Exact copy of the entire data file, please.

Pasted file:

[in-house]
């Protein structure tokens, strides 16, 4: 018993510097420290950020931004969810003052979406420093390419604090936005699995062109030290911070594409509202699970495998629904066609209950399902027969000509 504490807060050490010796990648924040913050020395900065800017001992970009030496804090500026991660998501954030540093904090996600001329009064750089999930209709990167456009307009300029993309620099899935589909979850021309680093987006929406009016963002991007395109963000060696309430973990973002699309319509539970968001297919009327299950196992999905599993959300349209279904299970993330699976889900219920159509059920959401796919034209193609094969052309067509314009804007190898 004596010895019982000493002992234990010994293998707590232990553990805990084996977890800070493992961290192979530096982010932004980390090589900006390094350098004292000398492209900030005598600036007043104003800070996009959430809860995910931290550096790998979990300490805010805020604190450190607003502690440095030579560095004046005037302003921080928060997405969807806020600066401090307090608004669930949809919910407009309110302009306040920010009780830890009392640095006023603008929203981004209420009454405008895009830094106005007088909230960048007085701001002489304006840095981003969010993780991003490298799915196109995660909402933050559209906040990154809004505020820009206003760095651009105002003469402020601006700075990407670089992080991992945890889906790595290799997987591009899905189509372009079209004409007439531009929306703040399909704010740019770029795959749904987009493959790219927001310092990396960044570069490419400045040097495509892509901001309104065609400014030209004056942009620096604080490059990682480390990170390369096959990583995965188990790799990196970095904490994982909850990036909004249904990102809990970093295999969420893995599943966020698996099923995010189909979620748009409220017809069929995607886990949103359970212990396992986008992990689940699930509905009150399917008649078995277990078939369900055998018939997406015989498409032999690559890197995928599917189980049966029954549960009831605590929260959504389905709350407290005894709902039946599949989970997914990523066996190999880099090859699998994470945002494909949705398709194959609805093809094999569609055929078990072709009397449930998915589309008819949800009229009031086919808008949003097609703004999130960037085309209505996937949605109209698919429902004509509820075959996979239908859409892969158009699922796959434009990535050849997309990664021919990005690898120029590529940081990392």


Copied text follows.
[in-house]
């Protein structure tokens, strides 16, 4: 018993510097420290950020931004969810003052979406420093390419604090936005699995062109030290911070594409509202699970495998629904066609209950399902027969000509 504490807060050490010796990648924040913050020395900065800017001992970009030496804090500026991660998501954030540093904090996600001329009064750089999930209709990167456009307009300029993309620099899935589909979850021309680093987006929406009016963002991007395109963000060696309430973990973002699309319509539970968001297919009327299950196992999905599993959300349209279904299970993330699976889900219920159509059920959401796919034209193609094969052309067509314009804007190898 004596010895019982000493002992234990010994293998707590232990553990805990084996977890800070493992961290192979530096982010932004980390090589900006390094350098004292000398492209900030005598600036007043104003800070996009959430809860995910931290550096790998979990300490805010805020604190450190607003502690440095030579560095004046005037302003921080928060997405969807806020600066401090307090608004669930949809919910407009309110302009306040920010009780830890009392640095006023603008929203981004209420009454405008895009830094106005007088909230960048007085701001002489304006840095981003969010993780991003490298799915196109995660909402933050559209906040990154809004505020820009206003760095651009105002003469402020601006700075990407670089992080991992945890889906790595290799997987591009899905189509372009079209004409007439531009929306703040399909704010740019770029795959749904987009493959790219927001310092990396960044570069490419400045040097495509892509901001309104065609400014030209004056942009620096604080490059990682480390990170390369096959990583995965188990790799990196970095904490994982909850990036909004249904990102809990970093295999969420893995599943966020698996099923995010189909979620748009409220017809069929995607886990949103359970212990396992986008992990689940699930509905009150399917008649078995277990078939369900055998018939997406015989498409032999690559890197995928599917189980049966029954549960009831605590929260959504389905709350407290005894709902039946599949989970997914990523066996190999880099090859699998994470945002494909949705398709194959609805093809094999569609055929078990072709009397449930998915589309008819949800009229009031086919808008949003097609703004999130960037085309209505996937949605109209698919429902004509509820075959996979239908859409892969158009699922796959434009990535050849997309990664021919990005690898120029590529940081990392």